For more photos of this 19. The Imperial Japanese Army felt a smaller pistol of domestic design that could accommodate the standard cartridge was needed to substitute the larger, heavier, and only official military pistol, the Type 14 Nambu. Production began under the supervision of the at the Nambu Rifle Manufacturing Company and later its successor, Chuo Kogyo Company, Ltd. Usually only the tip of the latter is visible the little oval in the upper left of a right side photo. Many pistols were not serialized and no pistols have been reported that bear July 1945 manufacture date. Those two books have more than paid for themselves just in not having to buy replacements for parts I may have broken not knowing the proper disassembly proceedure! The pistol has typical rough late war finish, which makes grading difficult, but the bluing is excellent overall.
As a combat handgun it was a joke but, because of its high price tag, it was a status symbol for more affluent officers who could afford one. Tokyo Gas and Electric also produced Babies, but only about 550 of them. The Type A had two basic variants with the first group of Nambus produced between 1903-06 different than those produced after 1906. When loaded, this pistol was known to fire at the worst possible times. Witness why the Nambu Type 94 Pistol might be the most dangerous handgun ever made. They differ mostly in terms of markings. The first 450 Type Bs had a wooden magazine bottom and single diameter firing pin but later Type Bs were produced with an aluminium magazine bottom and multiple diameter firing pin.
For more photos of this 14. Original Walther grips with blue inserts and original Walther magazine. I finally finished the rebuild in early December, 2003. What seemed particularly interesting was the color of the grips at a glance from the other side of their tables. Grandpa Type A Nambus have multiple variances from the later Type A Modified.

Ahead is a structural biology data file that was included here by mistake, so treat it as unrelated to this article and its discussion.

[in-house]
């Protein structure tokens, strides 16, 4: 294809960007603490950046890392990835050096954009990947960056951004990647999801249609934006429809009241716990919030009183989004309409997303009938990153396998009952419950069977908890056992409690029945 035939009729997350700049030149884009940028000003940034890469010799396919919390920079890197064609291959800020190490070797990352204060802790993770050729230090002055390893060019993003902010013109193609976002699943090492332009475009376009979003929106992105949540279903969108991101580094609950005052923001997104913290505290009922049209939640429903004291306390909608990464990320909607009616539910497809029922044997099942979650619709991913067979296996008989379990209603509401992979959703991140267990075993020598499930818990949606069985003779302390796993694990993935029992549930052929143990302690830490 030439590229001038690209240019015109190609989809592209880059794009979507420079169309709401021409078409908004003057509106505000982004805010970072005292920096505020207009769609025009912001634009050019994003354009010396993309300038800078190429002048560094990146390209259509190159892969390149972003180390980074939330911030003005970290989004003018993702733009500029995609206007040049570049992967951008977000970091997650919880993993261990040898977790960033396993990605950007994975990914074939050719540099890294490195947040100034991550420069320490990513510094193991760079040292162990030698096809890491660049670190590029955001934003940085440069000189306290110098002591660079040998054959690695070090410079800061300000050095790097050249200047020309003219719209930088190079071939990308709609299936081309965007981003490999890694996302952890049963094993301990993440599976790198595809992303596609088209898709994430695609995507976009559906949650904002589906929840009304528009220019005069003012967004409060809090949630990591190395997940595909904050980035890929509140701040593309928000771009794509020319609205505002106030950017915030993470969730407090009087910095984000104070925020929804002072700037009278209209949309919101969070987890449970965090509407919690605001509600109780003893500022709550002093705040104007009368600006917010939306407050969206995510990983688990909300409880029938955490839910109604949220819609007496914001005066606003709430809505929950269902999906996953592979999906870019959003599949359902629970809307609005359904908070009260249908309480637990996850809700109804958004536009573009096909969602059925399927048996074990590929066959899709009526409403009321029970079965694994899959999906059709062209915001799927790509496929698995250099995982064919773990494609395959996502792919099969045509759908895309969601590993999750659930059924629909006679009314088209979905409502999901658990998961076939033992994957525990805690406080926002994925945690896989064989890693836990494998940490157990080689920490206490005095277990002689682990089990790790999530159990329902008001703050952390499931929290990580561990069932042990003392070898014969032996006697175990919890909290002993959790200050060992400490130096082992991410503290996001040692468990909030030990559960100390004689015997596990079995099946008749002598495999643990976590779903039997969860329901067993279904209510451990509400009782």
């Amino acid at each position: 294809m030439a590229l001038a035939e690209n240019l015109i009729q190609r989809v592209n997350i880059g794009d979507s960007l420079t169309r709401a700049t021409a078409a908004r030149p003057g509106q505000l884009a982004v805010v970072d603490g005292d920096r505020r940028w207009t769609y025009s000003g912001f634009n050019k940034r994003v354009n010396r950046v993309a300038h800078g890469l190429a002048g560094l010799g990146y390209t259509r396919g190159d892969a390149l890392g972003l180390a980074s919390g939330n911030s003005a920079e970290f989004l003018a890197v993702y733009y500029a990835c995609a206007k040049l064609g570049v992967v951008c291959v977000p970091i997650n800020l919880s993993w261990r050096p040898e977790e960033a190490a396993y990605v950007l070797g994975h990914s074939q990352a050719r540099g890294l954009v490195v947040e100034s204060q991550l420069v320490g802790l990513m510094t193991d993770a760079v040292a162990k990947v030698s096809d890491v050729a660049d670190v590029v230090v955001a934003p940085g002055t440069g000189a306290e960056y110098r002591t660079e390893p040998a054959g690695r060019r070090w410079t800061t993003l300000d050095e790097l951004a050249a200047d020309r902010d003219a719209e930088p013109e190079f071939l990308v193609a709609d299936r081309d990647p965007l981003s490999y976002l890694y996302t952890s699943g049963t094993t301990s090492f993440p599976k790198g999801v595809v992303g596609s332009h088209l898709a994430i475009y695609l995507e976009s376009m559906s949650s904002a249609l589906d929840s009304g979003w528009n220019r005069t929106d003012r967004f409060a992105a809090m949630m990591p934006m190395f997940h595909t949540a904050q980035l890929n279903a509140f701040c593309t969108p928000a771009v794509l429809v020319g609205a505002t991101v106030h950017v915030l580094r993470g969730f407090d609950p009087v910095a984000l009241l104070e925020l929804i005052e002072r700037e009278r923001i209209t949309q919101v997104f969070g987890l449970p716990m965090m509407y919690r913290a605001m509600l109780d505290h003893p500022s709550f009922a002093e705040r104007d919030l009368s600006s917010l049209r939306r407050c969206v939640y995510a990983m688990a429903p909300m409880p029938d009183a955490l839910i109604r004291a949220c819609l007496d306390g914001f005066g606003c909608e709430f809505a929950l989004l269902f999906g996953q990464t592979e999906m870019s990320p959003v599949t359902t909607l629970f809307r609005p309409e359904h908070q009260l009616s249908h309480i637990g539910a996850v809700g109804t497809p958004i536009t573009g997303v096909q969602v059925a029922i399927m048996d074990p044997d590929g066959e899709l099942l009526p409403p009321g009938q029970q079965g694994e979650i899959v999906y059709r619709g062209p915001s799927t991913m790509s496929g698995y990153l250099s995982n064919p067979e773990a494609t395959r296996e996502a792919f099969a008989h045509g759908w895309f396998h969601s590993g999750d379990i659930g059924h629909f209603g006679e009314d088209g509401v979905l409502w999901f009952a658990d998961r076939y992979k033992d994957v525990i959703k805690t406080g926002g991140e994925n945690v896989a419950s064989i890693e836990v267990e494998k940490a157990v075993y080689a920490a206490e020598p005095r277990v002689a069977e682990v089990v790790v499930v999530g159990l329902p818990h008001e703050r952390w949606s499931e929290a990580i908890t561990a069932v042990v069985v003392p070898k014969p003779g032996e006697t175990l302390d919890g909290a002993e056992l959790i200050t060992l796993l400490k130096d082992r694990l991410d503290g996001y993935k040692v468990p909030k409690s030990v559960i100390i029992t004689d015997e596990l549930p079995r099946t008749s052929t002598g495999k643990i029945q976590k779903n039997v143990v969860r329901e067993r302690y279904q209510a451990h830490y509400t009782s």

Chigusa Type 14, please click here: This Type 14 is dated Showa 4. Less than 700 were produced with this combination. There are no slide rails on the frame, and the slide and barrel are held in place, and reciprocate on, two upward frame projections above the triggerguard and a bridge at the rear that is integral with the frame. You can find Trey at Thanks for the additional input guys. The metal is pretty good, but when I got it, it had a pair of white plastic replacement grips, the wrong type of magazine and needed a minor repair. Between 1916 and 1921, Nambu modified his pistol in order to make it simpler and cheaper to produce, and in 1927 the Japanese Imperial Army officially adopted the improved model as the 14 Nen Shiki Jenju Type 14 Pistol.
When loaded if the pistol could fire accidentally if the exposed sear bar gets pushed. The sear bar on the Type 94 Nambu converts the forward pull of the trigger into a lateral movement that frees the hammer. I was going to look in to a set of Wolff springs and see what they had for the Nambu. It was officially adopted for issue to in the Japanese Army in 1927 and was available for purchase by officers. The Type 94 pistol entered production in 1935. These marks on the rear of the barrel are a bit of a mystery to me.